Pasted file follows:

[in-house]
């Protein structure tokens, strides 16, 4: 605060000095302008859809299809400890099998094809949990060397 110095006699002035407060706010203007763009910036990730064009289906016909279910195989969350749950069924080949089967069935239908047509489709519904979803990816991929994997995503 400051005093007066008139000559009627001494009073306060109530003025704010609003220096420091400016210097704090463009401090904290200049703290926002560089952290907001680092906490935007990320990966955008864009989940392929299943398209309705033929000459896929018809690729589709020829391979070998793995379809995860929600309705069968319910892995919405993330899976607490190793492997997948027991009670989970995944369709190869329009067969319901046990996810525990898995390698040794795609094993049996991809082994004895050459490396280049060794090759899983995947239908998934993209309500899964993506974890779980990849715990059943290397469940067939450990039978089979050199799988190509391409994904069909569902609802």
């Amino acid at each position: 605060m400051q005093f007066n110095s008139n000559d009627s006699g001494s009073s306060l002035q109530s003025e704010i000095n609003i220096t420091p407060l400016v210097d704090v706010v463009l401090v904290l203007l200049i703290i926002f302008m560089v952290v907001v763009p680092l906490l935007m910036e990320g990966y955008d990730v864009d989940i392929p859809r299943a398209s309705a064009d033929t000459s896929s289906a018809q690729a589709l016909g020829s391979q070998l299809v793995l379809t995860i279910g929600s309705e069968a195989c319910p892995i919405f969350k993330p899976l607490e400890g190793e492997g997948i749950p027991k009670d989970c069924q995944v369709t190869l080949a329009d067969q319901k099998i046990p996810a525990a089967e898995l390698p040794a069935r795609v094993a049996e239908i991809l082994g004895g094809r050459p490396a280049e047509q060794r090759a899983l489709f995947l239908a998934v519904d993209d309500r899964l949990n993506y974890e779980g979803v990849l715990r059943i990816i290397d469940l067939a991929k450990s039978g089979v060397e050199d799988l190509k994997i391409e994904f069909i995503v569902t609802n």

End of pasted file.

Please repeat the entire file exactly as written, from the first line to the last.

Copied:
[in-house]
């Protein structure tokens, strides 16, 4: 605060000095302008859809299809400890099998094809949990060397 110095006699002035407060706010203007763009910036990730064009289906016909279910195989969350749950069924080949089967069935239908047509489709519904979803990816991929994997995503 400051005093007066008139000559009627001494009073306060109530003025704010609003220096420091400016210097704090463009401090904290200049703290926002560089952290907001680092906490935007990320990966955008864009989940392929299943398209309705033929000459896929018809690729589709020829391979070998793995379809995860929600309705069968319910892995919405993330899976607490190793492997997948027991009670989970995944369709190869329009067969319901046990996810525990898995390698040794795609094993049996991809082994004895050459490396280049060794090759899983995947239908998934993209309500899964993506974890779980990849715990059943290397469940067939450990039978089979050199799988190509391409994904069909569902609802």
């Amino acid at each position: 605060m400051q005093f007066n110095s008139n000559d009627s006699g001494s009073s306060l002035q109530s003025e704010i000095n609003i220096t420091p407060l400016v210097d704090v706010v463009l401090v904290l203007l200049i703290i926002f302008m560089v952290v907001v763009p680092l906490l935007m910036e990320g990966y955008d990730v864009d989940i392929p859809r299943a398209s309705a064009d033929t000459s896929s289906a018809q690729a589709l016909g020829s391979q070998l299809v793995l379809t995860i279910g929600s309705e069968a195989c319910p892995i919405f969350k993330p899976l607490e400890g190793e492997g997948i749950p027991k009670d989970c069924q995944v369709t190869l080949a329009d067969q319901k099998i046990p996810a525990a089967e898995l390698p040794a069935r795609v094993a049996e239908i991809l082994g004895g094809r050459p490396a280049e047509q060794r090759a899983l489709f995947l239908a998934v519904d993209d309500r899964l949990n993506y974890e779980g979803v990849l715990r059943i990816i290397d469940l067939a991929k450990s039978g089979v060397e050199d799988l190509k994997i391409e994904f069909i995503v569902t609802n």